Limited need for oversight- I can’t stand micro-management. I don’t want to do it nor do I want it done to me. I believe in setting some goals, assigning tasks, and celebrating at the finish line. I’ll even come back and hold your hand across the line if needed, but if you don’t ask, I assume you’re still running on your own. Yes, this is frustrating for some people at times who need lots of detailed directions, and we have to work through the frustration, but one of the previous values is openness. Ask if you don’t know or understand and tell me when I’m moving too fast.

Participation – A personal value for me is that everyone on the team feel they play a vital role in completing our vision. (I even think that’s Biblical.) We provide ownership of responsibilities, regardless of titles. I don’t want anyone sitting on the bench on a team I lead. There are plenty of innings ahead…let’s play ball. In fact, if I feel someone is hiding out in the dugout, afraid to get up to bat, I’m probably going to help them find a better position — and more coaching if needed.

So what do you think? Fair? Harsh? Reasonable?

Leader, have you thought through the values important for teams you lead?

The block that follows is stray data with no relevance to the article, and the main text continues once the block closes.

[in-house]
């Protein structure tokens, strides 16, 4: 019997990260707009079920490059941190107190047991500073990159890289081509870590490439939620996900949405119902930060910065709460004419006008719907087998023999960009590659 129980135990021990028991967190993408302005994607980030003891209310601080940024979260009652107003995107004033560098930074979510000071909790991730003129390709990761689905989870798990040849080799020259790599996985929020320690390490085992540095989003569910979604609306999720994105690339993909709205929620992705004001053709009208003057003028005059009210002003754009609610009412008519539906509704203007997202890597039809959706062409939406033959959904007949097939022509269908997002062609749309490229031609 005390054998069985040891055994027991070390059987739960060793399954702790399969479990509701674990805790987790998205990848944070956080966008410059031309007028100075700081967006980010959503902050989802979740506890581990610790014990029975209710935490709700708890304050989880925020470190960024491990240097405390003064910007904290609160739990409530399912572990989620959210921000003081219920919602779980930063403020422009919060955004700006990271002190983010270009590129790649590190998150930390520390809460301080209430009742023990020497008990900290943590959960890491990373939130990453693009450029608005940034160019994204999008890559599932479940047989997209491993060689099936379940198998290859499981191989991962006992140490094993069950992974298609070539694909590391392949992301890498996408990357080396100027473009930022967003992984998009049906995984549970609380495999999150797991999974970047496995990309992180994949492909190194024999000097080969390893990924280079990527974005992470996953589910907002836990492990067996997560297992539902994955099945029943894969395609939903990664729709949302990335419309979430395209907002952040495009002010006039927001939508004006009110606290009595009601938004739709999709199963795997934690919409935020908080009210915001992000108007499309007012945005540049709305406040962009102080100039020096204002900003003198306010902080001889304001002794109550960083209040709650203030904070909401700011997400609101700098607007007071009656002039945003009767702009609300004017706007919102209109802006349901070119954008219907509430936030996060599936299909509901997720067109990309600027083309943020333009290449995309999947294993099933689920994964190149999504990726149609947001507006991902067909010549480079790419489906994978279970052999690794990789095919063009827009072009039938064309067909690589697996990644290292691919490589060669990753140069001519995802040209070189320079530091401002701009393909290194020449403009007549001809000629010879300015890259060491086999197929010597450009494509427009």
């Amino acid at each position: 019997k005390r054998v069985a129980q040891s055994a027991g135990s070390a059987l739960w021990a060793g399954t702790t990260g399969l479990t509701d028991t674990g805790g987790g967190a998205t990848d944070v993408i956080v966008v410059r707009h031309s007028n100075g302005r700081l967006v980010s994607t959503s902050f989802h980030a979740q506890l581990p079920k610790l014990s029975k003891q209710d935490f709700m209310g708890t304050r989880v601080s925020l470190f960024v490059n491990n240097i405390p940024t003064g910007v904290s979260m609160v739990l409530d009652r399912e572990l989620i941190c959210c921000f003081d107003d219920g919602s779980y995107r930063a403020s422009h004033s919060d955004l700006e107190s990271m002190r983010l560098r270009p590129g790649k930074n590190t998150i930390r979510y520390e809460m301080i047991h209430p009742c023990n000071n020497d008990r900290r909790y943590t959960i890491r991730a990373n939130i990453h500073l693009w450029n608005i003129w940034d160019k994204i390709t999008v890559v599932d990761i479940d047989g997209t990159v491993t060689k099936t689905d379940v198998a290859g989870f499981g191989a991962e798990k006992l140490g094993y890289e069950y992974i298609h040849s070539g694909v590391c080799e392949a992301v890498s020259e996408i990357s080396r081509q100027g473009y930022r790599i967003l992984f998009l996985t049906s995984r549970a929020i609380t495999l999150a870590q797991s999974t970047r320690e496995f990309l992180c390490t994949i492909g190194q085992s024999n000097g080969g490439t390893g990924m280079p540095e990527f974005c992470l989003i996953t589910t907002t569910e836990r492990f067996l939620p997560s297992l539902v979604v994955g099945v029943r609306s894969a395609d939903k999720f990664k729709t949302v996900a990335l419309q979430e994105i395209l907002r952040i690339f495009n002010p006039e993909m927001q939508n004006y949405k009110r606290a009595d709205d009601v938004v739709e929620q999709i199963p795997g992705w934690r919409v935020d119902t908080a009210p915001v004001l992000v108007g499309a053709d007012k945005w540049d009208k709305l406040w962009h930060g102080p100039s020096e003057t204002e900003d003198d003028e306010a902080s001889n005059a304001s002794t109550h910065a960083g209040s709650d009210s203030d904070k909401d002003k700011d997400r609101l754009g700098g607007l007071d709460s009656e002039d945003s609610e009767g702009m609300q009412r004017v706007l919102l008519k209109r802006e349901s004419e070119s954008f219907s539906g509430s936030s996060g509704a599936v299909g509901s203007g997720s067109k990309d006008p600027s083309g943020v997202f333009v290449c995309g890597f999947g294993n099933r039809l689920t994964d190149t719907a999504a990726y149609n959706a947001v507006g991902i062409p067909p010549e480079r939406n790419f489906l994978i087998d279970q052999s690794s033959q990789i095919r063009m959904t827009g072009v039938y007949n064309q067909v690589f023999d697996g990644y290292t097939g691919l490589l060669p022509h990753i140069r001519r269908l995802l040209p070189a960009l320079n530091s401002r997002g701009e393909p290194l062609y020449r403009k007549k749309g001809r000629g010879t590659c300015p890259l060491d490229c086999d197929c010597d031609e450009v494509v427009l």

I believe it will help you be a better leader, help you find people you can better work with to add to your team, and reduce frustration for everyone.

7 False Beliefs of the Leadership Vacuum

vacuum

Many times a leader can be clueless about the real health of the organization they lead. If a leader refuses to solicit feedback, doesn’t listen to criticism or stops learning, they can begin to believe everything is under control — when in reality — things are falling apart around them.

I once watched as a church crumbled apart while the pastor thought everything was wonderful. He always had an excuse for declining numbers and never welcomed input from others. It got bad enough for the church to have to ask him to leave. It was messy. It could have been avoided, in my opinion.

And, sadly, that could be the stories of hundreds of churches and organizations.

The best leaders, however, avoid what I call the leadership vacuum.

I have heard the term leadership vacuum used to describe the need for more leaders, but I believe the biggest void may be within leaders themselves.

The leader in a leadership vacuum believes:

Everyone on the team understands me. And, I understand them.

Everyone on the team thinks like I think. We are in complete unity. I know this without asking anyone.

Everyone on the team likes me. And, they are glad I’m the leader.

My team is completely healthy. And, so am I. We don’t need to worry about that kind of thing.

I am this team. This team needs me. In fact, they couldn’t do it without me.

The organization is headed in the right direction in every area. We don’t need any changes.

Our systems and plans are flawless. Nothing can stop us now.